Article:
A scene from “Escape to Margaritaville” at the Ogunquit Playhouse. Photo by Nile Scott Studios/Nile Hawver

Folks have long viewed the summer season in the resort town of Ogunquit as a time of escape from the trials of everyday life. It’s just the right place, then, for the regional premiere of a jukebox musical that is all about smiling faces and good times.

The 2017 Broadway show “Escape to Margaritaville,” featuring a bunch of Jimmy Buffett’s Caribbean-flavored country songs spread across a romance-driven book by Greg Garcia and Mike O’Malley, has begun a lengthy run in the Leary Pavilion on the grounds of the venerable playhouse. Constructed because of the pandemic, the tent-like pavilion seems tailor-made for just such casual entertainment.

Director Richard J. Hinds and choreographer Brandon Kelly have obviously focused on the big numbers that ultimately are what make the show worth a visit. A fizzling offstage volcano and a head scratching appearance by some zombies notwithstanding, it’s a fun musical to gently perk up a laid-back season.

A six-piece band directed by Haley Bennett, divided into two sections and seated above each side of the stage, started up on the steelpan-driven rhythms on opening night as an energetic cast of singers and dancers began to populate a set designed to resemble a ramshackle café on some tropical beach.

As beaming guests come ashore to the island getaway, complications ensue for both the tourists and the regulars when romantic sparks begin to fly. But things burn a bit hotter this time around as environmental scientist Rachel, played by Cailen Fu, arrives to explore the island as well as accompany her soon-to-be-married best friend on one last fling.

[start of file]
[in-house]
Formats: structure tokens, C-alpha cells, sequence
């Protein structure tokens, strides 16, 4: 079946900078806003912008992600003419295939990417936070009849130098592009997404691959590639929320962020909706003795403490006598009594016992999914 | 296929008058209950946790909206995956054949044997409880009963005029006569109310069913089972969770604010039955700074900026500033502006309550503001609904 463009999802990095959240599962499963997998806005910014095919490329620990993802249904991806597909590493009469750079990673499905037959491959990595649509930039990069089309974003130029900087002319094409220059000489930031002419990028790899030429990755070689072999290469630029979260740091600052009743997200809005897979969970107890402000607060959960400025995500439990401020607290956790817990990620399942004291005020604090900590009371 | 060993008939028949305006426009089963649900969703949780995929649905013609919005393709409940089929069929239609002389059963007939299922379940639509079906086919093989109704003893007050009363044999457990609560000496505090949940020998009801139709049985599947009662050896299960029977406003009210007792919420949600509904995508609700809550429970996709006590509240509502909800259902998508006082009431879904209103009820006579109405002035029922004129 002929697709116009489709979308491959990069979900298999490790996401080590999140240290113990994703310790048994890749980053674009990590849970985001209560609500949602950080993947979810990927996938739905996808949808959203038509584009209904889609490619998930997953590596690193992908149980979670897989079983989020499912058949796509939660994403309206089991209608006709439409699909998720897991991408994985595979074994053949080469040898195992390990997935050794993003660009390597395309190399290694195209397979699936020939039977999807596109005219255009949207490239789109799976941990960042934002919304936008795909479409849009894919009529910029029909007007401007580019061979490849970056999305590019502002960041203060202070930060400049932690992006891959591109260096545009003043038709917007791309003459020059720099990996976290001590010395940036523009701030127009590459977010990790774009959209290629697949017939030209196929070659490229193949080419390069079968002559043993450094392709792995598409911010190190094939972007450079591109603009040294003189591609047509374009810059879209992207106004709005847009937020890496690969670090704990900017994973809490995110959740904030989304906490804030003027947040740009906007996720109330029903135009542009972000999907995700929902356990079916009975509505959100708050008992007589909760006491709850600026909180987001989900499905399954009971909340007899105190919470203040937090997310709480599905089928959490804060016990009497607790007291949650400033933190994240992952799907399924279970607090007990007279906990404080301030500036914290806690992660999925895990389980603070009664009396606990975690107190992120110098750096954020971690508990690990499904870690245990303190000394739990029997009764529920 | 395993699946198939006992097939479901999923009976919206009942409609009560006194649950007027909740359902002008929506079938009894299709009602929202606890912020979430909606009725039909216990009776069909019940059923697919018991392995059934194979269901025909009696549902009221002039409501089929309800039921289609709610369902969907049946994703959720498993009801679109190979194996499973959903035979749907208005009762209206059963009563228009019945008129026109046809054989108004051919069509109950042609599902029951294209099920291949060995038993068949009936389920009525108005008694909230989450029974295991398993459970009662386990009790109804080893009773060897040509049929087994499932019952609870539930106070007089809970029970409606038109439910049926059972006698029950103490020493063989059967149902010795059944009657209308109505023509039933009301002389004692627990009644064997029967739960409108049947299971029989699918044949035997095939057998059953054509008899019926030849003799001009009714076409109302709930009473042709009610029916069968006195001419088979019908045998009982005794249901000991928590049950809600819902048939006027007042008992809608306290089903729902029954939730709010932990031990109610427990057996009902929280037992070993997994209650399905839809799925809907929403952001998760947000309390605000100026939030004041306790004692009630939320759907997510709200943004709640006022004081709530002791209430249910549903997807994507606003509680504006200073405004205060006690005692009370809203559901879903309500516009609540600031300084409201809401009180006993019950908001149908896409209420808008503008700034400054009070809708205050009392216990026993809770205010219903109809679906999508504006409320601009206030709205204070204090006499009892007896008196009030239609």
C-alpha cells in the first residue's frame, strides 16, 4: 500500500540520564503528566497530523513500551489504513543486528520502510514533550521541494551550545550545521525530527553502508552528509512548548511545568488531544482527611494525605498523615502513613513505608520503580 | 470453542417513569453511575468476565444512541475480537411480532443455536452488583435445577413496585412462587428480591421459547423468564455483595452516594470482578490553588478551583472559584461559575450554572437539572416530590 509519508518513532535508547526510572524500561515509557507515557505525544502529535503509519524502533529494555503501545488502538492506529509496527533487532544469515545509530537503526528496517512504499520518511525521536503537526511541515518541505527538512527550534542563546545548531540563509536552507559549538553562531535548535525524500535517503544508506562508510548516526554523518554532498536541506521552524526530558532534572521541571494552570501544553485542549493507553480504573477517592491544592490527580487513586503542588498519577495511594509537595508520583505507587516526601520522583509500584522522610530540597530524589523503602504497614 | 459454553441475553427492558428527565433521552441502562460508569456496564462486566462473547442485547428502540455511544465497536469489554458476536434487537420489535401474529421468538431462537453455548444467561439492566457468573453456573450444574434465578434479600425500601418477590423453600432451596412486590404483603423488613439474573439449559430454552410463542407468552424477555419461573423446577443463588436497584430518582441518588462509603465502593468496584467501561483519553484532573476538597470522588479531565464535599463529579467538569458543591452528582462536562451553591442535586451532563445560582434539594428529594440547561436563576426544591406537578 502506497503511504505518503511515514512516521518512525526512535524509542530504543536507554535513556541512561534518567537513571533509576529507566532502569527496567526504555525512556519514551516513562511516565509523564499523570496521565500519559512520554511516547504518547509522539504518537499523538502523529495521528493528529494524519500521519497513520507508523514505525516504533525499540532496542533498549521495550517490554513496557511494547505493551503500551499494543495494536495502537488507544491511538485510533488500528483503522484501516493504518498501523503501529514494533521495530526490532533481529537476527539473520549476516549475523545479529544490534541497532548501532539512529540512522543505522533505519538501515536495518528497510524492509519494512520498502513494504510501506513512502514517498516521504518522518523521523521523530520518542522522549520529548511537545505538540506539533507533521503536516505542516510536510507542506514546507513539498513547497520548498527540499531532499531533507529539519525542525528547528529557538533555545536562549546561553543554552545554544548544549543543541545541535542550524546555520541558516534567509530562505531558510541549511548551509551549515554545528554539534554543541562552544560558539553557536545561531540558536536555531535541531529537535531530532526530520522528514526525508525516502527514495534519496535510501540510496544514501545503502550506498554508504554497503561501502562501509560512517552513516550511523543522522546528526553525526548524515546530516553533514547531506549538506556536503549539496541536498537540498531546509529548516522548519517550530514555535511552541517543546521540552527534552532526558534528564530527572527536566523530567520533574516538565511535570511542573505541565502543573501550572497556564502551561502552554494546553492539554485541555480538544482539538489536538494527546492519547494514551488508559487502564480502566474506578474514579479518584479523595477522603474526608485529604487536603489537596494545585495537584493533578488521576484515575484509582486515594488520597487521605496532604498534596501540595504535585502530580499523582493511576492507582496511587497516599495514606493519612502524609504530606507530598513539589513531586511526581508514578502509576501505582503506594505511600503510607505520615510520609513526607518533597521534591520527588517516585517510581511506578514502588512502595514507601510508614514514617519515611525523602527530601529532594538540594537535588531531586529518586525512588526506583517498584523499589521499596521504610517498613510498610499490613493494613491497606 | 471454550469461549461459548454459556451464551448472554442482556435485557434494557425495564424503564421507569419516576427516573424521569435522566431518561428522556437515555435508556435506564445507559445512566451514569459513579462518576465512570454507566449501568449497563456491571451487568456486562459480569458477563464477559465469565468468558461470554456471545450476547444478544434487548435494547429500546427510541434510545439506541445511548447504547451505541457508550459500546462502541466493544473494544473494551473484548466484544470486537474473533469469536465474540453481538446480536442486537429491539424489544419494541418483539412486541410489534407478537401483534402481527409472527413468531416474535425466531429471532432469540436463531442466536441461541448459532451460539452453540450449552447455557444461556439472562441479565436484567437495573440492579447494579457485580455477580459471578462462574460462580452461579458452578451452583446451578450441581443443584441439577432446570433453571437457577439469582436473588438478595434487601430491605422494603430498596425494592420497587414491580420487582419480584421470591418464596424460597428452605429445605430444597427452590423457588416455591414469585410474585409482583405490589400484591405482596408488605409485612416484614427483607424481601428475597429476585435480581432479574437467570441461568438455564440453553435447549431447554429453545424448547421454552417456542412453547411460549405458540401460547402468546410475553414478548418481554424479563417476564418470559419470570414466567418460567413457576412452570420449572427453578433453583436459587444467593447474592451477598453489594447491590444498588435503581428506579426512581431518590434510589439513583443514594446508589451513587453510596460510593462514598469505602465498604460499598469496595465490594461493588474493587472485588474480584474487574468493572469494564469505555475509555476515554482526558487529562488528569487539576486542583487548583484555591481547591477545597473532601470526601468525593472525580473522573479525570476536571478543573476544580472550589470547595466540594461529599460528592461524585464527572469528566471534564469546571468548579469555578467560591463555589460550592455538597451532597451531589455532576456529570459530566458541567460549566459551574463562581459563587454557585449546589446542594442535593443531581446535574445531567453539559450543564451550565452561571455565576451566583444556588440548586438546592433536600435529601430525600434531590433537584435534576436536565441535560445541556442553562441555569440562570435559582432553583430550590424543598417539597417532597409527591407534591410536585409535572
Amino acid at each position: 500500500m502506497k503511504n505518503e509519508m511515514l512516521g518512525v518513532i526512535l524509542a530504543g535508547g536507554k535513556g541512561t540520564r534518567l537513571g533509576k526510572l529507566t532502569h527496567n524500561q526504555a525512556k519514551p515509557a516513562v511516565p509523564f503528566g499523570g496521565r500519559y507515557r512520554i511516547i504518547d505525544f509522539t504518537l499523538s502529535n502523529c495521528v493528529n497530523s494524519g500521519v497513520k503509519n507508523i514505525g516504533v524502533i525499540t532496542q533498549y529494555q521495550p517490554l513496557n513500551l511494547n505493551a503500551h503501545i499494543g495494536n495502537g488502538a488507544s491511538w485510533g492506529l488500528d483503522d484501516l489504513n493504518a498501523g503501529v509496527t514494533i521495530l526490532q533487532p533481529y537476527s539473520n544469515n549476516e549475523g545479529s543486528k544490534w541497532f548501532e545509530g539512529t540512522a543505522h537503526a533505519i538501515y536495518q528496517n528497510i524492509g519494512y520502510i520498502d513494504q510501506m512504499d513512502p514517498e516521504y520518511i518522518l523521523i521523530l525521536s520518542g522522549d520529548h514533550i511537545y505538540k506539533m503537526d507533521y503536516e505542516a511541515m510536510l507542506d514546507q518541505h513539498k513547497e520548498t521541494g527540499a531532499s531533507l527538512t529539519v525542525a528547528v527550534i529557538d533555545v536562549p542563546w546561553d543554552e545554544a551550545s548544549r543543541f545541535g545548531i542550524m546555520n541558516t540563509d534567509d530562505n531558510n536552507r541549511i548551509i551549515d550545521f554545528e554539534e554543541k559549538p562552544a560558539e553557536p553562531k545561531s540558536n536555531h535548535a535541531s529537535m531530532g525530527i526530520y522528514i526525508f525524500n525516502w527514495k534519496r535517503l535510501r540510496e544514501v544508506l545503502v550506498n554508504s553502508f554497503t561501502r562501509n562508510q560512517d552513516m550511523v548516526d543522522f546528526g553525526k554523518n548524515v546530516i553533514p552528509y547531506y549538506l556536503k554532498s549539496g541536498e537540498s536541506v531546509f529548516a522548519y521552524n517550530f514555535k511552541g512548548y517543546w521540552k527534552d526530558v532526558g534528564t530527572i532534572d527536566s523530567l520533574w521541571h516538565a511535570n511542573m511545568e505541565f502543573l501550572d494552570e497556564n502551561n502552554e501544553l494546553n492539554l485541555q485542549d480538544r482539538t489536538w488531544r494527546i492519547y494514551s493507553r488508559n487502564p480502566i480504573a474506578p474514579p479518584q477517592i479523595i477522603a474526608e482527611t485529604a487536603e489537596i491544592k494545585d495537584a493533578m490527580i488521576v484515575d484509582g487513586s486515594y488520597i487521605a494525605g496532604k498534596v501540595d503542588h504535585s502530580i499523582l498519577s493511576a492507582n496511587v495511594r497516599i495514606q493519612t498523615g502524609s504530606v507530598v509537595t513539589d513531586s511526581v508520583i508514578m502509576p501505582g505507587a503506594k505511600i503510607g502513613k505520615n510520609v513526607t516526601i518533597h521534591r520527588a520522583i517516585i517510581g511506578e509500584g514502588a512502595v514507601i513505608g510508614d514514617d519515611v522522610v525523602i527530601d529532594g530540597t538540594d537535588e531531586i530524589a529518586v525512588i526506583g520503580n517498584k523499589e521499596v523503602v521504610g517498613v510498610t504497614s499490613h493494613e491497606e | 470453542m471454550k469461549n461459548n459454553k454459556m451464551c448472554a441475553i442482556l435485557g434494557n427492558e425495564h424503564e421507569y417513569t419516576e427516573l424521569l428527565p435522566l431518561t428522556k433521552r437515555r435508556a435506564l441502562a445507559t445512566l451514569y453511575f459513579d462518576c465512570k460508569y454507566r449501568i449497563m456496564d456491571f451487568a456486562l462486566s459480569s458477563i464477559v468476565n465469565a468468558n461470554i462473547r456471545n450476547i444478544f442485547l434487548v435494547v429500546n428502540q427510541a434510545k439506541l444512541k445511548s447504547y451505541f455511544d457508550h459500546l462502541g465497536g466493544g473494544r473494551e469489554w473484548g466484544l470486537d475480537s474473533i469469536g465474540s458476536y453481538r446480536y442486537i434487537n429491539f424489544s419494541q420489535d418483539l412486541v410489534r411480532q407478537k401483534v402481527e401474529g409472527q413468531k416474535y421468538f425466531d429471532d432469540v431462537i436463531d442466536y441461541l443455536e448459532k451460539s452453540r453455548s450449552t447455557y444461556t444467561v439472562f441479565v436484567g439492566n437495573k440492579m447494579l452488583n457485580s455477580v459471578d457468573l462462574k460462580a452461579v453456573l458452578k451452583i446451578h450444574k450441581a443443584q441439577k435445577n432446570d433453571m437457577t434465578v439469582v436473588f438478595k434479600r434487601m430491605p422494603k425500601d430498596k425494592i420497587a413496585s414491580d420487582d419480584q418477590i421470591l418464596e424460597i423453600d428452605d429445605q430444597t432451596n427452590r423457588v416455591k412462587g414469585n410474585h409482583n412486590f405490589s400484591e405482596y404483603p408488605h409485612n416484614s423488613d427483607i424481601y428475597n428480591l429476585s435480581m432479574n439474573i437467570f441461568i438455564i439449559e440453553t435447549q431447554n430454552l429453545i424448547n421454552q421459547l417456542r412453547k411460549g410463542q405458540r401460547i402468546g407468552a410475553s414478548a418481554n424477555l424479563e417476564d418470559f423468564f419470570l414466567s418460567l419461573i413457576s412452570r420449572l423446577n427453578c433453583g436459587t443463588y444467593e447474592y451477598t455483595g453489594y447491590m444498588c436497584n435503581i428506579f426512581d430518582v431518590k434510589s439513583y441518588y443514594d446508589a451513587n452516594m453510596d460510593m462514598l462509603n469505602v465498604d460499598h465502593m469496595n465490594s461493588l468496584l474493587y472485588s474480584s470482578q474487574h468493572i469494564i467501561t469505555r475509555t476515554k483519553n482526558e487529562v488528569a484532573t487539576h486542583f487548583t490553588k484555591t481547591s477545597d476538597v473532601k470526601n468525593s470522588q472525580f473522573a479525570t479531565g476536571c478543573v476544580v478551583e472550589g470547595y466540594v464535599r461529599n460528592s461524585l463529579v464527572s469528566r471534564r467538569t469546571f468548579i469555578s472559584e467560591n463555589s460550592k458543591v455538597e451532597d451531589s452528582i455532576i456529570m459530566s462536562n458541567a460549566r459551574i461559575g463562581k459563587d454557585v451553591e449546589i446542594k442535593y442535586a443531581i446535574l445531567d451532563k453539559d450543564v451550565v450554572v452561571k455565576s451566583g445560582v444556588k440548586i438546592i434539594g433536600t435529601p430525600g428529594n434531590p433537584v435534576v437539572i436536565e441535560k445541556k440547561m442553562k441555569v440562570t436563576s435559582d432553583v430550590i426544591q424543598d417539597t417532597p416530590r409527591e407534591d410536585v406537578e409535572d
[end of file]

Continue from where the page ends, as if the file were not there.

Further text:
Jake David Smith, center, as Tully in “Escape to Margaritaville.” Photo by Nile Scott Studios/Nile Hawver

Local musician/playboy Tully, played by Jake David Smith, becomes smitten with the beautiful but very serious-minded Rachel. It’s “Love and Luck,” sung by both of the fine young musical theater vocalists, that will finally bring them together.


Rachel’s pal Tammy, played by Megan Kane, falls for bartender Brick, played by Matt Wolpe, setting the stage for the many humorous he/she-loves-me, he/she-loves-me-not musical moments that filled the sultry, open-air of the pavilion.

All four principal performers won over the audience on opening night in roles out of a relatable fantasy playbook.

Smith accompanied himself quietly on acoustic guitar to begin the melancholy title song “Margaritaville,” a mega-hit for Buffett. The tune soon blossomed into a stirring ensemble piece to end the first act on a high note.

Megan Kane, center, as Tammy in “Escape to Margaritaville.” Photo by Nile Scott Studios/Nile Hawver

Fu and Kane offer a feminine take on the partying lifestyle with “Changes in Latitudes, Changes in Attitudes,” while Smith and Wolpe lead in an early ensemble take on the idea that it’s “Five O’Clock Somewhere.” Attractive dancers, in the show’s characteristic downscale resort wear, periodically come alive as the music ebbs and flows.

Some less well-known Buffett ballads tie up loose story ends in the second act of the two-hour show. But the fabric roof of the spacious pavilion gets one more lift with Kane and Wolpe’s tasty take on the gastronomically liberating “Cheeseburger in Paradise.”

Comic and musical performances by Crystal Sha’nae, John Antony and Tyler McKenzie further enliven a show that will likely feed the hunger of many theatergoers for a carefree good time this summer.

Steve Feeney is a freelance writer who lives in Portland.

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